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In Revolutionary America, Gil Martin takes his new wife Lana back to his farm in upstate New York. The area is remote and a distance from the fort but they are happy living in their one room cabin. With the declaration independence, the settlers soon find themselves at war with the British and their Indian allies. Their farm is burned out and the Martins take work with Sarah McKlennar. The war continues however as the Martins try to make a new life. Written by
The battle so vividly described by Gil Martin (Henry Fonda) is the bloody Battle of Oriskany, which had one of the highest casualty rates of any battle in the war. It took place on August 6, 1777, and involved only North American troops--Tory, Patriot and Indian--and was part of what became the overall Battle of Saratoga, as the Tory and Indian troops were commanded by a subordinate of Gen. "Gentleman Johnny" Burgoyne. Gen. Nicholas Herkimer, who was wounded in the battle, did not receive adequate medical attention. His leg became infected and he died ten days later from blood loss after amputation on August 16. He was 49. Despite Gil's claim that the colonials gave them a "licking," the Tories and Indians suffered only 150 casualties while the Patriots sustained 450. See more »
When Mrs. McKlennar is dying, she tells Lana not to "tune out on me." In revolutionary America, what is there to tune out? See more »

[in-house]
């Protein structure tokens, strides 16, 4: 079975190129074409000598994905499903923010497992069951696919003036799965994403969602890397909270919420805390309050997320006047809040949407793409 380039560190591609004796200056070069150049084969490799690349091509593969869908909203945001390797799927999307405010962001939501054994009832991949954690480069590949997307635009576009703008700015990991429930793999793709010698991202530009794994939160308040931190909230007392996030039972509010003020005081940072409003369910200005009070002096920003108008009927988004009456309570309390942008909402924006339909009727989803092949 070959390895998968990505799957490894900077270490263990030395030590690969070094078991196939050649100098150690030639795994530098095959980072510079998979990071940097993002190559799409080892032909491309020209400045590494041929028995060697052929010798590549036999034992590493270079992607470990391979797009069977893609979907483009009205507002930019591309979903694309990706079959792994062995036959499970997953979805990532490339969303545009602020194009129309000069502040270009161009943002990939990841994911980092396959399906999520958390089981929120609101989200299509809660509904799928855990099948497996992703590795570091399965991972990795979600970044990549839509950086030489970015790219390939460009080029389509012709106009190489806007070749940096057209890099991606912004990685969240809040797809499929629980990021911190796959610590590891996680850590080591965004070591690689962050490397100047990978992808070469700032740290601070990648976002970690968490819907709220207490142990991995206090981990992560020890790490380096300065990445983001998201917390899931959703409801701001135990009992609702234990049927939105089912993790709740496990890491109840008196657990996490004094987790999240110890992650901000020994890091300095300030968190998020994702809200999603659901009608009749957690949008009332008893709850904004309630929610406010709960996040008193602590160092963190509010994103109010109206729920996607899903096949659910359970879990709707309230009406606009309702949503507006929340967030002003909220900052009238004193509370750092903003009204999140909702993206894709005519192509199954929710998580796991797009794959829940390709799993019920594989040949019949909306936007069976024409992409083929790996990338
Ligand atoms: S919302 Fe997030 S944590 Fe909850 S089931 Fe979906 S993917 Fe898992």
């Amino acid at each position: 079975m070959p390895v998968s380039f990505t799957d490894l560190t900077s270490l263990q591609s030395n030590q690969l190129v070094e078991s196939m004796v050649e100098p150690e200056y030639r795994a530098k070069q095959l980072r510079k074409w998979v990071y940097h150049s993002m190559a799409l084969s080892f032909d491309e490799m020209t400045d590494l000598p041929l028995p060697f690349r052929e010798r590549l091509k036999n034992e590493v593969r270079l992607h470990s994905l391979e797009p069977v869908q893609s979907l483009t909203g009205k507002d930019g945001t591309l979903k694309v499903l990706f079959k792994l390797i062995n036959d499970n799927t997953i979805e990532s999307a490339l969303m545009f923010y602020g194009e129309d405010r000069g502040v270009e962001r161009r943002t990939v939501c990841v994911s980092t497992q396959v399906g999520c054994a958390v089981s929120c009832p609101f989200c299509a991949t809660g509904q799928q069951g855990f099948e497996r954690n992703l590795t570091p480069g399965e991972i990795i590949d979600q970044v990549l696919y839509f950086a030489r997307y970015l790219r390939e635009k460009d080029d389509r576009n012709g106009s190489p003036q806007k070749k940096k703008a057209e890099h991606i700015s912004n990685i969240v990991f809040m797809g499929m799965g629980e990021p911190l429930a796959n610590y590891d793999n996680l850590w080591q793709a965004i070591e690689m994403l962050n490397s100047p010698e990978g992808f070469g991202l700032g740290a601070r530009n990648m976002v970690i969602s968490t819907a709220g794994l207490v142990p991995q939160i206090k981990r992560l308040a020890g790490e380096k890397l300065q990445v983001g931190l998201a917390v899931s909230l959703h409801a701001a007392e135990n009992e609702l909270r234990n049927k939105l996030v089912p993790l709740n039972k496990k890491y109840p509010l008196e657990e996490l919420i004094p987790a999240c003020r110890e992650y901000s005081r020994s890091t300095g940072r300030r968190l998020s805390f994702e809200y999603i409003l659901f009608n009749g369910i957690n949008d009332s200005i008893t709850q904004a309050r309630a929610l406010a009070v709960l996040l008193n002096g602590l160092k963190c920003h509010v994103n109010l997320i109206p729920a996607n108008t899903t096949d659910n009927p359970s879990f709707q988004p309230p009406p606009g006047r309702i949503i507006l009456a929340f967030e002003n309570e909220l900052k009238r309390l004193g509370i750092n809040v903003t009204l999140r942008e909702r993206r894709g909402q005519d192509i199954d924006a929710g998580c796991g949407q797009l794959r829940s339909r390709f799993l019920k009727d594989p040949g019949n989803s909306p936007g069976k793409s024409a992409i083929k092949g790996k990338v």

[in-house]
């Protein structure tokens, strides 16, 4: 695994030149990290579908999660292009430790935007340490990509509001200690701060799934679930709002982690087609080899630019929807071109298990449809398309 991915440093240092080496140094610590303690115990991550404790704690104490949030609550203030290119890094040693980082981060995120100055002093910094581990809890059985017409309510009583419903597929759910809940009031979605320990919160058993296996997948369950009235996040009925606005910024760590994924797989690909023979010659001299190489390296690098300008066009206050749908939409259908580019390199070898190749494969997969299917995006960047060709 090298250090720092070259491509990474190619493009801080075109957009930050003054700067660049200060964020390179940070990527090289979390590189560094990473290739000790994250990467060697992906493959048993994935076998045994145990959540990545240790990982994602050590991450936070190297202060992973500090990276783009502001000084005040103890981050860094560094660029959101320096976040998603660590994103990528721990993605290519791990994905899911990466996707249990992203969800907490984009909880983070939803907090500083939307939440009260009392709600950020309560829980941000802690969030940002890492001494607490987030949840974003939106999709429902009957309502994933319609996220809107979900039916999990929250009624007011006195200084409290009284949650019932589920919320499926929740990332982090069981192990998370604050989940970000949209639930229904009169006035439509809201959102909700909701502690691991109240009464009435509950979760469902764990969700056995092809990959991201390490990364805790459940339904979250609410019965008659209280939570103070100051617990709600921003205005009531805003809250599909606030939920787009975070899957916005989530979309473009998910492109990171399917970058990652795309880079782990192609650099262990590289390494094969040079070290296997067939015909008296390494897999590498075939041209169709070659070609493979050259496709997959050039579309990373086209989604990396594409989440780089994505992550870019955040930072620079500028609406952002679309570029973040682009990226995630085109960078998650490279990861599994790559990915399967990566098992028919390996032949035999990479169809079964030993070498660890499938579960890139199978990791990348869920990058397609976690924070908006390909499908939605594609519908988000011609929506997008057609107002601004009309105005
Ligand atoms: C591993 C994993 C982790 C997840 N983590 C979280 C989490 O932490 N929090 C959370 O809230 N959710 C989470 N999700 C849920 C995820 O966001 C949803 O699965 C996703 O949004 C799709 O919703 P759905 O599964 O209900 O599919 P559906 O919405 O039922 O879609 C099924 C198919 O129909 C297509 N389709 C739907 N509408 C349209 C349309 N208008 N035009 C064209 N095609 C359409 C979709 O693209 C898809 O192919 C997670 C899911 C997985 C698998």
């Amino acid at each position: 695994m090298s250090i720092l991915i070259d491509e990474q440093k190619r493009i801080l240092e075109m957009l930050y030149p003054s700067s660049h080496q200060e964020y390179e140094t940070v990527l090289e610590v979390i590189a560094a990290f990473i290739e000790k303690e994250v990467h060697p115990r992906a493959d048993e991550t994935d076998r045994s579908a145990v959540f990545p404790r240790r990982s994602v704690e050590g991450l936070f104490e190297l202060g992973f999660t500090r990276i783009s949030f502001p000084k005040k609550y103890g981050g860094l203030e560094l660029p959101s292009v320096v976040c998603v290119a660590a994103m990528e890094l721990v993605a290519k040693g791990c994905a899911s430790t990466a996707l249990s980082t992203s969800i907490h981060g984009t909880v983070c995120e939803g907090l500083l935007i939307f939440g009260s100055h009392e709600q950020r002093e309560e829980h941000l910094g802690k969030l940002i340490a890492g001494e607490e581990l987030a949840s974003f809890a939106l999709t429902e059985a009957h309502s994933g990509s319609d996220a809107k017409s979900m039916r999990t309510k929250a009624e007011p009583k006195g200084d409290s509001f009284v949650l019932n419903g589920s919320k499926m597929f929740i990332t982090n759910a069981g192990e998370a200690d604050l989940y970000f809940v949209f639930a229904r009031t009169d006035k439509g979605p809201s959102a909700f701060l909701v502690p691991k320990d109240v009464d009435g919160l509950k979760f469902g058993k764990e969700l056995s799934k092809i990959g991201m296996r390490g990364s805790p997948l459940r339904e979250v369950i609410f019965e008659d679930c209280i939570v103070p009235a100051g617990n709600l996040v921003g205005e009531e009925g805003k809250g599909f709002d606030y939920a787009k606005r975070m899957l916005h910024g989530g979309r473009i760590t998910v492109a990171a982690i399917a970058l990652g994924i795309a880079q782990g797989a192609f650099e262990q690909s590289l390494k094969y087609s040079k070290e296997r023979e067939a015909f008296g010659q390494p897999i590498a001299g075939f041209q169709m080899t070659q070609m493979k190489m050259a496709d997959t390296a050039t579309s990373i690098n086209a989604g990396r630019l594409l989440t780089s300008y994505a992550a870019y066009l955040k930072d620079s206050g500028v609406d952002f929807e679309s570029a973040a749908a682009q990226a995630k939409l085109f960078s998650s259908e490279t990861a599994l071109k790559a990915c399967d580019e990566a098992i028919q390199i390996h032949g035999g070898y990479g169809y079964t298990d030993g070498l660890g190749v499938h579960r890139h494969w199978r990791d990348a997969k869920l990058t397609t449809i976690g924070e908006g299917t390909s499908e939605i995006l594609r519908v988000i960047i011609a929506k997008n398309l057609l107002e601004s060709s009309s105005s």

Romance in Times of the American War of Independence
In 1776, the apolitical farmer Gilbert 'Gil' Martin (Henry Fonda) gets married to Magdelana "Lana" Borst (Claudette Colbert) at the Borst Home in Albany, New York. They travel to his lands in the Mohawk Valley, Deerfield, where they work hard to improve their lives, but their house and crop are burned out by Indians fomented by the British. The couple loses everything including their baby and they have to restart their lives working for the widow Mrs. McKlennar (Edna May Oliver). But it is times of the American War of Independence, and the settlers have to fight against the Indians and the British soldiers to survive.
"Drums along the Mohawk" is a romance in times of the American War of Independence. John Ford uses the historic moment as background of the tough life of the American colonists in the Mohawk Valley, through the dramatic lives of Gil and Lana. This is not my favorite film of John Ford, but the story is engaging and it is a good movie. The thirty-six year old Claudette Colbert is miscast and too old for the role of Lana. My vote is seven.
Title (Brazil): "Ao Rufar dos Tambores" ("At the Drum Roll")
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